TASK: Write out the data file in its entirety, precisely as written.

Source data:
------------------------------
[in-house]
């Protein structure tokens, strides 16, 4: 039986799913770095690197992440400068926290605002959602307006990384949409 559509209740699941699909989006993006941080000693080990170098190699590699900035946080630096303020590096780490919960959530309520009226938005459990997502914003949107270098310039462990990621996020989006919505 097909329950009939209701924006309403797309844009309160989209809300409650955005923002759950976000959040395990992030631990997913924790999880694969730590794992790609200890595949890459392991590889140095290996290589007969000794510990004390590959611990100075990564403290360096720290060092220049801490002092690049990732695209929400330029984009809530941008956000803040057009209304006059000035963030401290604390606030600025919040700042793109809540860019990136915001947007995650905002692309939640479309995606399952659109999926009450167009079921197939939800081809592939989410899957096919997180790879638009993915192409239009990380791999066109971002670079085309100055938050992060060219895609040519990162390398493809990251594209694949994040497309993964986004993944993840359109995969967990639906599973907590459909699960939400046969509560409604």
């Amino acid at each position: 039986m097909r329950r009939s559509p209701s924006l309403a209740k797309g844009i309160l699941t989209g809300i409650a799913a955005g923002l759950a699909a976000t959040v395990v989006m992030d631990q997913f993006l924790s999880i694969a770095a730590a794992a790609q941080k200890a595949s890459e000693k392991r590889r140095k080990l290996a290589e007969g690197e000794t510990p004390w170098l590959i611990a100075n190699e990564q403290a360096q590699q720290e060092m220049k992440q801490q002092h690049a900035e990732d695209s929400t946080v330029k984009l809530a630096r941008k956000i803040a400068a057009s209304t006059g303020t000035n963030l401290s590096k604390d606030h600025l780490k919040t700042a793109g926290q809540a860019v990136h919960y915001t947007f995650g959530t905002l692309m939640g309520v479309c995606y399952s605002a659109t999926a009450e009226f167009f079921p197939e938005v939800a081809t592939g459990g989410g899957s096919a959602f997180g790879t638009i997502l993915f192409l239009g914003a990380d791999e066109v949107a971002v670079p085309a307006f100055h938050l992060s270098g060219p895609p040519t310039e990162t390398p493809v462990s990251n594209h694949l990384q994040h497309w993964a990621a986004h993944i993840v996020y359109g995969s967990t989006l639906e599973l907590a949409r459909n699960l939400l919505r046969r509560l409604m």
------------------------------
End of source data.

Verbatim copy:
[in-house]
């Protein structure tokens, strides 16, 4: 039986799913770095690197992440400068926290605002959602307006990384949409 559509209740699941699909989006993006941080000693080990170098190699590699900035946080630096303020590096780490919960959530309520009226938005459990997502914003949107270098310039462990990621996020989006919505 097909329950009939209701924006309403797309844009309160989209809300409650955005923002759950976000959040395990992030631990997913924790999880694969730590794992790609200890595949890459392991590889140095290996290589007969000794510990004390590959611990100075990564403290360096720290060092220049801490002092690049990732695209929400330029984009809530941008956000803040057009209304006059000035963030401290604390606030600025919040700042793109809540860019990136915001947007995650905002692309939640479309995606399952659109999926009450167009079921197939939800081809592939989410899957096919997180790879638009993915192409239009990380791999066109971002670079085309100055938050992060060219895609040519990162390398493809990251594209694949994040497309993964986004993944993840359109995969967990639906599973907590459909699960939400046969509560409604």
């Amino acid at each position: 039986m097909r329950r009939s559509p209701s924006l309403a209740k797309g844009i309160l699941t989209g809300i409650a799913a955005g923002l759950a699909a976000t959040v395990v989006m992030d631990q997913f993006l924790s999880i694969a770095a730590a794992a790609q941080k200890a595949s890459e000693k392991r590889r140095k080990l290996a290589e007969g690197e000794t510990p004390w170098l590959i611990a100075n190699e990564q403290a360096q590699q720290e060092m220049k992440q801490q002092h690049a900035e990732d695209s929400t946080v330029k984009l809530a630096r941008k956000i803040a400068a057009s209304t006059g303020t000035n963030l401290s590096k604390d606030h600025l780490k919040t700042a793109g926290q809540a860019v990136h919960y915001t947007f995650g959530t905002l692309m939640g309520v479309c995606y399952s605002a659109t999926a009450e009226f167009f079921p197939e938005v939800a081809t592939g459990g989410g899957s096919a959602f997180g790879t638009i997502l993915f192409l239009g914003a990380d791999e066109v949107a971002v670079p085309a307006f100055h938050l992060s270098g060219p895609p040519t310039e990162t390398p493809v462990s990251n594209h694949l990384q994040h497309w993964a990621a986004h993944i993840v996020y359109g995969s967990t989006l639906e599973l907590a949409r459909n699960l939400l919505r046969r509560l409604m």